The End of Sex

TIFF Contemporary World Cinema Section

Reviewed for by Abe Friedtanzer

Director: Sean Garrity

Writer: Jonas Chernick

Cast: Emily Hampshire, Jonas Chernick, Gray Powell, Lily Gao, Melanie Scrofano

Screened at: Critics’ link, CA, 9/1/22

Opens: September 10th, 2022 (Toronto International Film Festival)

There’s so much more to a relationship than sex, but any kind of incompatibility, even just perceived and not necessarily rooted in truth, can be very damaging to an enduring connection. This often happens, at least in the movies, later in life, after couples have kids and suddenly realize that they never have sex anymore. This is a road frequently traveled in film and television, and The End of Sex takes audiences on another trip to that place, spending time along the way with two people who are probably just fine, provided they could take the time to get out of their heads and realize what they do have.

Josh (Jonah Chernick) and Emma (Emily Hampshire) are ready to jump all over each other when they finally have a week alone together with their daughters at sleepaway camp, but they quickly find that things aren’t like they used to be. The situation is made worse when Josh’s colleague Kelly (Lily Gao) gives him a quiz to take about healthy sex lives and Emma re-encounters a man she used to know whose lack of a filter makes her think of a passion she wants to feel. Their attempts revive things, which include a threesome with Emma’s colleague Wendy (Melanie Scrofano), only serve to dredge up more potential issues that make them question whether they’re truly compatible.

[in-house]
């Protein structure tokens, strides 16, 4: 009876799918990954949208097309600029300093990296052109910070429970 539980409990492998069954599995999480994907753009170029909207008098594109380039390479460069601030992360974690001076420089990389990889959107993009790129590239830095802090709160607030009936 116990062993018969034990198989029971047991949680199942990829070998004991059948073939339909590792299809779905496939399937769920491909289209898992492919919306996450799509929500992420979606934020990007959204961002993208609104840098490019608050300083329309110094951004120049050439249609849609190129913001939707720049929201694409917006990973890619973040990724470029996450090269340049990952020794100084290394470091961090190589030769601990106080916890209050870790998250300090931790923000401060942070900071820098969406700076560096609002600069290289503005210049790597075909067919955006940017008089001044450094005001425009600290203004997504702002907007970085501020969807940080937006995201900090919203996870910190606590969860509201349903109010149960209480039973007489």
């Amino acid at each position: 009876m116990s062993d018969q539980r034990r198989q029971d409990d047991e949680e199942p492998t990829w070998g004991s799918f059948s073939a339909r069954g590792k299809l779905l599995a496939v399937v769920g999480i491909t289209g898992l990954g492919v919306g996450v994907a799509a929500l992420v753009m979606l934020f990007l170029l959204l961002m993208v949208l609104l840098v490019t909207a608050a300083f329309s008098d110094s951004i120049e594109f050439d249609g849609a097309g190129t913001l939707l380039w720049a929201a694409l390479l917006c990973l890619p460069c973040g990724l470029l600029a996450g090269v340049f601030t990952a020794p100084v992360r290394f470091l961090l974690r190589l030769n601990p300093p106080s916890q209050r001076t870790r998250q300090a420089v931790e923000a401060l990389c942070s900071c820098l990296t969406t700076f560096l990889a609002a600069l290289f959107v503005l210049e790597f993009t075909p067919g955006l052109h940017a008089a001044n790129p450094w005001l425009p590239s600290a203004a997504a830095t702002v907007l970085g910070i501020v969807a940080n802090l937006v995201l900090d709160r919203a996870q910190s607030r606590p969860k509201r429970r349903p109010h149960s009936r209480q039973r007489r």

The End of Sex reunites My Awkward Sexual Adventure director Sean Garrity with his stars Hampshire and Chernick, who takes on writing duties for this film. This is a comedy that’s meant to showcase perfectly normal people who have adjusted to the state of being parents, putting different things first and ignorant of how their own relationship to each other has changed in the process. This is a story that could happen to any couple, and hopefully a cautionary tale that shows that not all worries are legitimate, and treating something as an issue will invariably turn it into one.

Charnick and Hampshire are well-paired, each allowing their characters to stay relatively calm until something occurs to make them truly agitated or concerned. This is one of the more controlled and standard roles that Hampshire, a veteran of TV series like 12 Monkeys and Schitt’s Creek, has played, and while she seems to enjoy toning it down, there is a spark that comes alive in scenes where Emma begins to consider how her life could be different if she just changed her approach and took more chances. When Josh gets rattled, Chernick does a good job of keeping it contained, even though Josh seems ready and almost eager to just lose control.

This film’s drastic title doesn’t involve a string of wild sexual exploration like some other films have showcased for those looking to spice things up, but there are a few moments in which Josh and Emma get a peek at exactly what is out there, typically resulting in shock and then a mix of curiosity and horror. In the end, this is a romantic comedy that at times threatens to get serious and suggest real trouble for its protagonists. That drama is merely in service of showcasing just how their relationship has evolved and needs to work, a worthwhile endeavor that is pleasant and entertaining enough even if it isn’t particularly original. Though it doesn’t break new ground, this film is fun and provides a humorous look at the way that marriage, and any relationship, can change over time.

87 minutes

Story – B

Acting – B+

Technical – B

Overall – B

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